Saturday, April 12, 2008

Alleged "White Supremacist" U.S. Army PFC Jeremy Wilcox Appears Before U.S. Armed Forces Court Of Appeals At Malmstrom AFB, Montana

Update: On July 16th, 2008, the U.S. Court of Appeals for the Armed Forces ruled that the "racist" online postings of PFC Jeremy T. Wilcox were protected under the First Amendment. By a 4-to-1 decision, the Court found the statements did not go far enough to justify criminal charges. Updated post HERE.

On April 10th, 2008, before a crowd at the Malmstrom Air Force Base theater, the United States Court of Appeals for the Armed Forces heard oral arguments in an appellate case involving a member of the U.S. Army's 82nd Airborne Division. Full story published in the Great Falls Tribune and aired on KFBB Channel 5 in Great Falls.

PFC Jeremy Wilcox had been convicted of several crimes by a general court martial, stemming from allegations that he made anarchist and racial supremacy statements online while identifying himself as a member of the armed forces. Wilcox had an online profile that espoused racist beliefs, and made disparaging remarks about minorities in online conversations with an undercover investigator posing as a white supremacist. After hearing arguments from both sides, the Court said it would render a decision within the next few weeks.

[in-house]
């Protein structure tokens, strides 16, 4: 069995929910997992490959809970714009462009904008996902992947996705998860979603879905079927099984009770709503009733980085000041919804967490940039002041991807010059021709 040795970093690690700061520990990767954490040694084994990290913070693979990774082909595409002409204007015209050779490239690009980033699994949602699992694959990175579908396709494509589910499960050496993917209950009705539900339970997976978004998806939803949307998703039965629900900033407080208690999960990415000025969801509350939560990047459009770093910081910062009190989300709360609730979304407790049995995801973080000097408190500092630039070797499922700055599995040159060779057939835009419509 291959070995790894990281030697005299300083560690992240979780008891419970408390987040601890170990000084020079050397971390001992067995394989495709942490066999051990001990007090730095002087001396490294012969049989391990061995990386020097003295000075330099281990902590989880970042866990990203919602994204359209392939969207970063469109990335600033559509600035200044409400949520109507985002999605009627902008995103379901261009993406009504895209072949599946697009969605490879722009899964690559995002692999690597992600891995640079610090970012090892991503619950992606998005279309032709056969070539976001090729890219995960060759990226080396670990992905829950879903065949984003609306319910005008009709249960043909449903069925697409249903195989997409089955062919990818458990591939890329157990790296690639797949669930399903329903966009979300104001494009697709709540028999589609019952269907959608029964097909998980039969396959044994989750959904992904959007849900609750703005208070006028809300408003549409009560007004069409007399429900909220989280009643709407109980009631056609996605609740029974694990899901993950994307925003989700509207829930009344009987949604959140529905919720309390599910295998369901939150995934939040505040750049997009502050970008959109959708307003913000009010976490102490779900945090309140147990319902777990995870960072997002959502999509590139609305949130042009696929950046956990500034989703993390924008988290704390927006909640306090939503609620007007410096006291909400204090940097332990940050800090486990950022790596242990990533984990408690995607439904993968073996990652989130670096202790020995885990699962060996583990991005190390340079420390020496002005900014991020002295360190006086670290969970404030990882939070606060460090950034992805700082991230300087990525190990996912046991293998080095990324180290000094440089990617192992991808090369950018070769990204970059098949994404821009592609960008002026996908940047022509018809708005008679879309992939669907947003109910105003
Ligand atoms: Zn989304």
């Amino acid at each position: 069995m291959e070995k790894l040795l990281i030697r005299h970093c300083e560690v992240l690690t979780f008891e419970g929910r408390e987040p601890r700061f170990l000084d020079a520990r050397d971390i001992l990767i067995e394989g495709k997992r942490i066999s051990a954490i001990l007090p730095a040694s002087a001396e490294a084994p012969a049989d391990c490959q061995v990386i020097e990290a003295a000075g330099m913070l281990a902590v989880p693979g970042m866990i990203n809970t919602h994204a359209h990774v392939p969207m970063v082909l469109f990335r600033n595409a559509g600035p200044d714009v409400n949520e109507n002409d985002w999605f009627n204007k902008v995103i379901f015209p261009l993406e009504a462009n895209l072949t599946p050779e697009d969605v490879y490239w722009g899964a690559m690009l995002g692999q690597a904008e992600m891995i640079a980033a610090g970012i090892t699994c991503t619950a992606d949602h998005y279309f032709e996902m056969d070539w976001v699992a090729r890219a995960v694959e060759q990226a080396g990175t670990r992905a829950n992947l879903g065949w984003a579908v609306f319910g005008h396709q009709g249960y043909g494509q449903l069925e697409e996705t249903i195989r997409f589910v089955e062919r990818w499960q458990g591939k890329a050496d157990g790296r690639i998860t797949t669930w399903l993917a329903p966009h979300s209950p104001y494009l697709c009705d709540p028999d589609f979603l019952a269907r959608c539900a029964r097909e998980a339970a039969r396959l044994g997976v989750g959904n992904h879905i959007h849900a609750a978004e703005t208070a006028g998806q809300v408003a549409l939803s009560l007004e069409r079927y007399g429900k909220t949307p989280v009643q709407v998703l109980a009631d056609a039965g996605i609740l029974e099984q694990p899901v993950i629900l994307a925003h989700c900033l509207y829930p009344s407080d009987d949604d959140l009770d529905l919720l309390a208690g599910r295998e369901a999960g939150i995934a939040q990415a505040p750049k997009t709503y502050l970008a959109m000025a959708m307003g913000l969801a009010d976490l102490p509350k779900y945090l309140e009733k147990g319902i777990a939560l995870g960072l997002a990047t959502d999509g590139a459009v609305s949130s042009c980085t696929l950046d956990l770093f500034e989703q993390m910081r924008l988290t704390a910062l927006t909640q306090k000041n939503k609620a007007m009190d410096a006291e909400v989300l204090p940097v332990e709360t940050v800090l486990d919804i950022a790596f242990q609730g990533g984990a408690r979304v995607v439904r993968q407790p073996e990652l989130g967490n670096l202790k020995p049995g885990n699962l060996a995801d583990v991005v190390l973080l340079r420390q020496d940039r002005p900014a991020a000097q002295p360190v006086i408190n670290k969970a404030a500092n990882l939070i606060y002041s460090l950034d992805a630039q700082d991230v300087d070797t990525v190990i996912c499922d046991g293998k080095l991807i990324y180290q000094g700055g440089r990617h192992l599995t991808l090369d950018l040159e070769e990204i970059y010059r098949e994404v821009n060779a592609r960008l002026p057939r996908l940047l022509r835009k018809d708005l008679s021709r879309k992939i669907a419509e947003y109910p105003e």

Base officials said the court’s appearance was a great learning experience for the base and the Great Falls community. “Malmstrom and Montana were extremely lucky to get the Court of Appeals for the Armed Forces to come here,” said Lt. Colonel Sean Sabin. “The court only travels once in the spring and once in the fall, and that’s to a base anywhere in the world”. It was the court’s first ever appearance at Malmstrom AFB. The Armed Forces Court of Appeals is the highest appellate court within the military justice system. More background on the military justice system HERE.

Case History: PFC Wilcox was originally charged with four closely related offenses pertaining to extremist organizations and activities. Three of the offenses were charged under Article 92, Uniform Code of Military Justice (UCMJ), 10 U.S.C. § 892 (2000) (violation of a lawful regulation):